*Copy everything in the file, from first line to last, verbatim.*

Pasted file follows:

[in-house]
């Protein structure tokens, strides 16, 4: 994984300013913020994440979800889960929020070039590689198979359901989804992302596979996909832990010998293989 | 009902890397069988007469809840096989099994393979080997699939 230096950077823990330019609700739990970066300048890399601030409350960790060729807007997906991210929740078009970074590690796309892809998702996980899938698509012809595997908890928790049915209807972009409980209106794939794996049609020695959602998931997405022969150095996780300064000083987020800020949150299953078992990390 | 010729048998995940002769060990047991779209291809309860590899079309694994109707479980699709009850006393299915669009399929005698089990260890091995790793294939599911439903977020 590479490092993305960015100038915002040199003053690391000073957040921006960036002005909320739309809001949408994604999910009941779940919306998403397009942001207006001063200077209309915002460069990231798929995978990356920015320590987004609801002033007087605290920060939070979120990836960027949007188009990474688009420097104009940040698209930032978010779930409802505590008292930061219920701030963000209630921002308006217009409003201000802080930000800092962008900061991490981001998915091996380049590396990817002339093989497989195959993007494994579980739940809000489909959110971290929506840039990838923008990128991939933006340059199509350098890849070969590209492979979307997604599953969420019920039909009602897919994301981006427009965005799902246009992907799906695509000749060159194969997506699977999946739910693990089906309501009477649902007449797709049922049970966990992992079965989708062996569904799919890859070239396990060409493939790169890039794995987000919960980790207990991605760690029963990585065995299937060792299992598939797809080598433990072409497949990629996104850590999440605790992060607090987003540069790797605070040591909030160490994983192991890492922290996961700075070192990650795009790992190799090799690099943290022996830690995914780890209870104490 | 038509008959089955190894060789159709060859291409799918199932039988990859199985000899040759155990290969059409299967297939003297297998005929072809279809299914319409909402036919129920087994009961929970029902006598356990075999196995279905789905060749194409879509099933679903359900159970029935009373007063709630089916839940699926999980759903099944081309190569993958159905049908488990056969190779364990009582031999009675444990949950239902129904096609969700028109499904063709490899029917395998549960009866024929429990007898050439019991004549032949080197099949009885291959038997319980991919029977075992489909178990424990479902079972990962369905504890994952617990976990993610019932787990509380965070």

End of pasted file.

[in-house]
């Protein structure tokens, strides 16, 4: 994984300013913020994440979800889960929020070039590689198979359901989804992302596979996909832990010998293989 | 009902890397069988007469809840096989099994393979080997699939 230096950077823990330019609700739990970066300048890399601030409350960790060729807007997906991210929740078009970074590690796309892809998702996980899938698509012809595997908890928790049915209807972009409980209106794939794996049609020695959602998931997405022969150095996780300064000083987020800020949150299953078992990390 | 010729048998995940002769060990047991779209291809309860590899079309694994109707479980699709009850006393299915669009399929005698089990260890091995790793294939599911439903977020 590479490092993305960015100038915002040199003053690391000073957040921006960036002005909320739309809001949408994604999910009941779940919306998403397009942001207006001063200077209309915002460069990231798929995978990356920015320590987004609801002033007087605290920060939070979120990836960027949007188009990474688009420097104009940040698209930032978010779930409802505590008292930061219920701030963000209630921002308006217009409003201000802080930000800092962008900061991490981001998915091996380049590396990817002339093989497989195959993007494994579980739940809000489909959110971290929506840039990838923008990128991939933006340059199509350098890849070969590209492979979307997604599953969420019920039909009602897919994301981006427009965005799902246009992907799906695509000749060159194969997506699977999946739910693990089906309501009477649902007449797709049922049970966990992992079965989708062996569904799919890859070239396990060409493939790169890039794995987000919960980790207990991605760690029963990585065995299937060792299992598939797809080598433990072409497949990629996104850590999440605790992060607090987003540069790797605070040591909030160490994983192991890492922290996961700075070192990650795009790992190799090799690099943290022996830690995914780890209870104490 | 038509008959089955190894060789159709060859291409799918199932039988990859199985000899040759155990290969059409299967297939003297297998005929072809279809299914319409909402036919129920087994009961929970029902006598356990075999196995279905789905060749194409879509099933679903359900159970029935009373007063709630089916839940699926999980759903099944081309190569993958159905049908488990056969190779364990009582031999009675444990949950239902129904096609969700028109499904063709490899029917395998549960009866024929429990007898050439019991004549032949080197099949009885291959038997319980991919029977075992489909178990424990479902079972990962369905504890994952617990976990993610019932787990509380965070």